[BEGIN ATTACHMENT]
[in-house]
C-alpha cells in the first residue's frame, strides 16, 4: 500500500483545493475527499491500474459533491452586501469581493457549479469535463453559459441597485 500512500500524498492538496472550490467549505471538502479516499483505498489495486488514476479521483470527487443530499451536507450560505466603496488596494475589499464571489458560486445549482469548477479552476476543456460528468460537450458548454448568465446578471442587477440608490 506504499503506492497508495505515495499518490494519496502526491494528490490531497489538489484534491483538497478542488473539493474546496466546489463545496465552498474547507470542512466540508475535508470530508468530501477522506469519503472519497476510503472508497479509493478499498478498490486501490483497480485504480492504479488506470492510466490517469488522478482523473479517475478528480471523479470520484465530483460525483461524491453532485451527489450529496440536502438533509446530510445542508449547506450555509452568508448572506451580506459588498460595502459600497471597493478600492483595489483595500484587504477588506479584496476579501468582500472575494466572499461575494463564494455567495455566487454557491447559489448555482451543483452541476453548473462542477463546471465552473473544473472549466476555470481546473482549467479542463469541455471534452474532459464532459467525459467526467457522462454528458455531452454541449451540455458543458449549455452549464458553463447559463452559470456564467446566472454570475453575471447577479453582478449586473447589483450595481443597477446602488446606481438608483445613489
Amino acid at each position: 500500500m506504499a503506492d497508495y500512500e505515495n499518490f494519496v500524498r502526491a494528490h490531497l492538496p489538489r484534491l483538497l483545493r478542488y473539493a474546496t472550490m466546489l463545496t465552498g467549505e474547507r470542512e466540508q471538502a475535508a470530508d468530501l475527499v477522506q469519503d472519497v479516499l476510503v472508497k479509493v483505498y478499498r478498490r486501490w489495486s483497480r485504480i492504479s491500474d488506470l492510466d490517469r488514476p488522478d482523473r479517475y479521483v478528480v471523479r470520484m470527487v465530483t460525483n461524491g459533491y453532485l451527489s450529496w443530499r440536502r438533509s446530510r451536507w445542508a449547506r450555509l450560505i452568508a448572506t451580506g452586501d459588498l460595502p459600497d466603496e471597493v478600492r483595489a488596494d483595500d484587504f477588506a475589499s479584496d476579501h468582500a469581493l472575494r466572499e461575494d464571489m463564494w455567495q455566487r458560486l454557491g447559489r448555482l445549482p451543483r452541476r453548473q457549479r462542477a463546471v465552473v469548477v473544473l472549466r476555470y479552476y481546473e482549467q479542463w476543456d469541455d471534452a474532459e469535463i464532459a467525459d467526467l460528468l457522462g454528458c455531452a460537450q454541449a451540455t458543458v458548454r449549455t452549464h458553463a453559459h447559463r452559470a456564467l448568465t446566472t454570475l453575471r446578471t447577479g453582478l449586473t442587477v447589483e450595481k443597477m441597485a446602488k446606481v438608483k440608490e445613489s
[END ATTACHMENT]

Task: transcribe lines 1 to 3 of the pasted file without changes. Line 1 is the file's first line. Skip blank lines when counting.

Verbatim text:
[in-house]
C-alpha cells in the first residue's frame, strides 16, 4: 500500500483545493475527499491500474459533491452586501469581493457549479469535463453559459441597485 500512500500524498492538496472550490467549505471538502479516499483505498489495486488514476479521483470527487443530499451536507450560505466603496488596494475589499464571489458560486445549482469548477479552476476543456460528468460537450458548454448568465446578471442587477440608490 506504499503506492497508495505515495499518490494519496502526491494528490490531497489538489484534491483538497478542488473539493474546496466546489463545496465552498474547507470542512466540508475535508470530508468530501477522506469519503472519497476510503472508497479509493478499498478498490486501490483497480485504480492504479488506470492510466490517469488522478482523473479517475478528480471523479470520484465530483460525483461524491453532485451527489450529496440536502438533509446530510445542508449547506450555509452568508448572506451580506459588498460595502459600497471597493478600492483595489483595500484587504477588506479584496476579501468582500472575494466572499461575494463564494455567495455566487454557491447559489448555482451543483452541476453548473462542477463546471465552473473544473472549466476555470481546473482549467479542463469541455471534452474532459464532459467525459467526467457522462454528458455531452454541449451540455458543458449549455452549464458553463447559463452559470456564467446566472454570475453575471447577479453582478449586473447589483450595481443597477446602488446606481438608483445613489
Amino acid at each position: 500500500m506504499a503506492d497508495y500512500e505515495n499518490f494519496v500524498r502526491a494528490h490531497l492538496p489538489r484534491l483538497l483545493r478542488y473539493a474546496t472550490m466546489l463545496t465552498g467549505e474547507r470542512e466540508q471538502a475535508a470530508d468530501l475527499v477522506q469519503d472519497v479516499l476510503v472508497k479509493v483505498y478499498r478498490r486501490w489495486s483497480r485504480i492504479s491500474d488506470l492510466d490517469r488514476p488522478d482523473r479517475y479521483v478528480v471523479r470520484m470527487v465530483t460525483n461524491g459533491y453532485l451527489s450529496w443530499r440536502r438533509s446530510r451536507w445542508a449547506r450555509l450560505i452568508a448572506t451580506g452586501d459588498l460595502p459600497d466603496e471597493v478600492r483595489a488596494d483595500d484587504f477588506a475589499s479584496d476579501h468582500a469581493l472575494r466572499e461575494d464571489m463564494w455567495q455566487r458560486l454557491g447559489r448555482l445549482p451543483r452541476r453548473q457549479r462542477a463546471v465552473v469548477v473544473l472549466r476555470y479552476y481546473e482549467q479542463w476543456d469541455d471534452a474532459e469535463i464532459a467525459d467526467l460528468l457522462g454528458c455531452a460537450q454541449a451540455t458543458v458548454r449549455t452549464h458553463a453559459h447559463r452559470a456564467l448568465t446566472t454570475l453575471r446578471t447577479g453582478l449586473t442587477v447589483e450595481k443597477m441597485a446602488k446606481v438608483k440608490e445613489s